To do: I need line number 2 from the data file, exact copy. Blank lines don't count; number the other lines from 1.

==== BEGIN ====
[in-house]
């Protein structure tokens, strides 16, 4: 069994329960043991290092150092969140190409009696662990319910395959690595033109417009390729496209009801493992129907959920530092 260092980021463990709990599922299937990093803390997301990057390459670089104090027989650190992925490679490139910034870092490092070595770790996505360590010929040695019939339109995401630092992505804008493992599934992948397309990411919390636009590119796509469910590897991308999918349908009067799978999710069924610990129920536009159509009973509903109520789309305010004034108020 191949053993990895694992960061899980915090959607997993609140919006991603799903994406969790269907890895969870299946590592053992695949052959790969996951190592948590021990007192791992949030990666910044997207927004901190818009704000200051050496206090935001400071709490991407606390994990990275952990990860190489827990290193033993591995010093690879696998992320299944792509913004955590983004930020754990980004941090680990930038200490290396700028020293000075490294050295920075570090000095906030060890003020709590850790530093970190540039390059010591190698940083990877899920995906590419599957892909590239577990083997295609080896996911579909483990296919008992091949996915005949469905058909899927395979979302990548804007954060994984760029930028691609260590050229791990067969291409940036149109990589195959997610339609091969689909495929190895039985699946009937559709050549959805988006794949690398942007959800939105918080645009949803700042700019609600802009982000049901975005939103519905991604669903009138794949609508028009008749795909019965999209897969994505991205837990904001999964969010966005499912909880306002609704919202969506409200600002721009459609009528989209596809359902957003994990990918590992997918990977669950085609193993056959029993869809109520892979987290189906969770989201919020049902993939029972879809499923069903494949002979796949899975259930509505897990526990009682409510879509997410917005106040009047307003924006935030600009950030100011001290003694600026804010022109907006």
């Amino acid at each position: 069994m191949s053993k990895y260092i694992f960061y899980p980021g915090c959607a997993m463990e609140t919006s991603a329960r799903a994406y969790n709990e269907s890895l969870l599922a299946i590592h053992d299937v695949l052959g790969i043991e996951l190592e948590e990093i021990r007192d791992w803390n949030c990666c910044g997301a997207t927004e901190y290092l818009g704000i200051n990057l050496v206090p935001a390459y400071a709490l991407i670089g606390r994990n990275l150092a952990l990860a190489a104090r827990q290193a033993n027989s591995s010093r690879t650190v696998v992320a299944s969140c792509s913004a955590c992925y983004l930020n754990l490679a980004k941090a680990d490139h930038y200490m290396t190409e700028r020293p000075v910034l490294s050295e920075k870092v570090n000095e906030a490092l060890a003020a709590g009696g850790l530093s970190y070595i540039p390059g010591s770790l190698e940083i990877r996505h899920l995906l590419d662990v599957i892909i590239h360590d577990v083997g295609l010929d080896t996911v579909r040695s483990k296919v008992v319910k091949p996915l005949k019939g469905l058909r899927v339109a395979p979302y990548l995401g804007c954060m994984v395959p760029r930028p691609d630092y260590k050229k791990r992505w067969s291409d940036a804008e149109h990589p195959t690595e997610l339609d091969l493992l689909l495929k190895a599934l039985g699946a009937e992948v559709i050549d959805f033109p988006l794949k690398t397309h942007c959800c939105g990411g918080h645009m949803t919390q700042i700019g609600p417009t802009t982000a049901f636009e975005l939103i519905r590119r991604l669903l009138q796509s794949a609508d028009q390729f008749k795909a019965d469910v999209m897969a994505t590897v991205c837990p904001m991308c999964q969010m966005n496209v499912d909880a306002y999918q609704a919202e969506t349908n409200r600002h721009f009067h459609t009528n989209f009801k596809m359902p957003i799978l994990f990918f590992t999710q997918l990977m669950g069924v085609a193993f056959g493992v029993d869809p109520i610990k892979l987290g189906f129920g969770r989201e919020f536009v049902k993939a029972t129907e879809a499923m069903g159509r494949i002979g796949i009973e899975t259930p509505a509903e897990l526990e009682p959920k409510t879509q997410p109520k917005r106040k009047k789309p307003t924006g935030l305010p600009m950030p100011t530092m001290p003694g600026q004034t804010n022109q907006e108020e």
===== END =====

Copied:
């Protein structure tokens, strides 16, 4: 069994329960043991290092150092969140190409009696662990319910395959690595033109417009390729496209009801493992129907959920530092 260092980021463990709990599922299937990093803390997301990057390459670089104090027989650190992925490679490139910034870092490092070595770790996505360590010929040695019939339109995401630092992505804008493992599934992948397309990411919390636009590119796509469910590897991308999918349908009067799978999710069924610990129920536009159509009973509903109520789309305010004034108020 191949053993990895694992960061899980915090959607997993609140919006991603799903994406969790269907890895969870299946590592053992695949052959790969996951190592948590021990007192791992949030990666910044997207927004901190818009704000200051050496206090935001400071709490991407606390994990990275952990990860190489827990290193033993591995010093690879696998992320299944792509913004955590983004930020754990980004941090680990930038200490290396700028020293000075490294050295920075570090000095906030060890003020709590850790530093970190540039390059010591190698940083990877899920995906590419599957892909590239577990083997295609080896996911579909483990296919008992091949996915005949469905058909899927395979979302990548804007954060994984760029930028691609260590050229791990067969291409940036149109990589195959997610339609091969689909495929190895039985699946009937559709050549959805988006794949690398942007959800939105918080645009949803700042700019609600802009982000049901975005939103519905991604669903009138794949609508028009008749795909019965999209897969994505991205837990904001999964969010966005499912909880306002609704919202969506409200600002721009459609009528989209596809359902957003994990990918590992997918990977669950085609193993056959029993869809109520892979987290189906969770989201919020049902993939029972879809499923069903494949002979796949899975259930509505897990526990009682409510879509997410917005106040009047307003924006935030600009950030100011001290003694600026804010022109907006």